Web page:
I guess I don't sufficiently understand the methodology of conducting surveys, because this doesn't make any sense to me.
Categories: Identity/Imposters
Posted by Alex on Mon Mar 23, 2009
Comments (16)
A new site (in French), roulez-leko.com, appears to announce the imminent introduction of the Leko, "the car by Ikea". The suspicious part: the car is set to debut right around April 1st. However, it could be legitimate because the first week of April is France's Sustainable Development Week, which the text on the site states that the debut is part of. We'll know soon enough if it's a hoax or something real.

If it is real, it serves as a reminder that companies should avoid making major product announcements on or around April 1st. Link: carconnection.com
Categories: April Fools Day, Technology
Posted by Alex on Mon Mar 23, 2009
Comments (6)
A picture of a Wolverine toy with an unfortunately positioned blow-up valve has been doing the rounds. It's another case of satire mistaken as news. The picture originated on the satire site christwire.org, under the headline "Marvel Now Promotes Gay Agenda With Wolverine Toy."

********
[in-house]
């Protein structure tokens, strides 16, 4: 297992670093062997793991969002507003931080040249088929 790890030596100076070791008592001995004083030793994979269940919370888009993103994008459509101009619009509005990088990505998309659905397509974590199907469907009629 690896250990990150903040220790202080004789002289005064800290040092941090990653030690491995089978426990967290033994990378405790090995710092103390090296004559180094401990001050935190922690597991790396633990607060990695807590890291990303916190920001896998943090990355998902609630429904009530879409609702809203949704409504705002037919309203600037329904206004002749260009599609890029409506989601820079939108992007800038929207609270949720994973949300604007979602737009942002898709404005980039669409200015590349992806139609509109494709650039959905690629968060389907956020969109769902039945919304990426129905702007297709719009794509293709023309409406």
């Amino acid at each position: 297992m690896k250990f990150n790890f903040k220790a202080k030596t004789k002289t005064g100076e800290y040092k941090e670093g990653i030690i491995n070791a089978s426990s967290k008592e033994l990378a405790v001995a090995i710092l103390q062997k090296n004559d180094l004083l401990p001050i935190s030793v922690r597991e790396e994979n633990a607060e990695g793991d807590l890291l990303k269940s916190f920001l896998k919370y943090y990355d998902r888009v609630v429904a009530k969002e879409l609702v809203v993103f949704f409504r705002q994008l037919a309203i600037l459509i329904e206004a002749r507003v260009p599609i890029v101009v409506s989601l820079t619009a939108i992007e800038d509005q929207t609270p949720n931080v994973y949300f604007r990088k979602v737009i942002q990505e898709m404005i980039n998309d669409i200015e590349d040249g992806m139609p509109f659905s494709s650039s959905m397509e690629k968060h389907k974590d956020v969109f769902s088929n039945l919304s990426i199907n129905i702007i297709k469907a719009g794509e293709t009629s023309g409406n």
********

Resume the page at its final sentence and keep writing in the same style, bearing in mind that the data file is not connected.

But once the image got loose on the web, its satirical origin was lost. Thus, the confusion.

Categories: Photos/Videos, Sex/Romance
Posted by Alex on Fri Mar 20, 2009
Comments (11)
An article that ran on the satire site BBSpot has apparently fooled some Twitterers. It claimed that Twitter was going to begin charging for "premium" services as follows:

* Sparrow ($5/month) – Users get 145 character limit, 5 extra random followers.
* Dove ($15/month) – Users get 160 character limit, 25 extra random followers, 1 random celebrity follower, auto-spell check, "Fail Whale" T-shirt.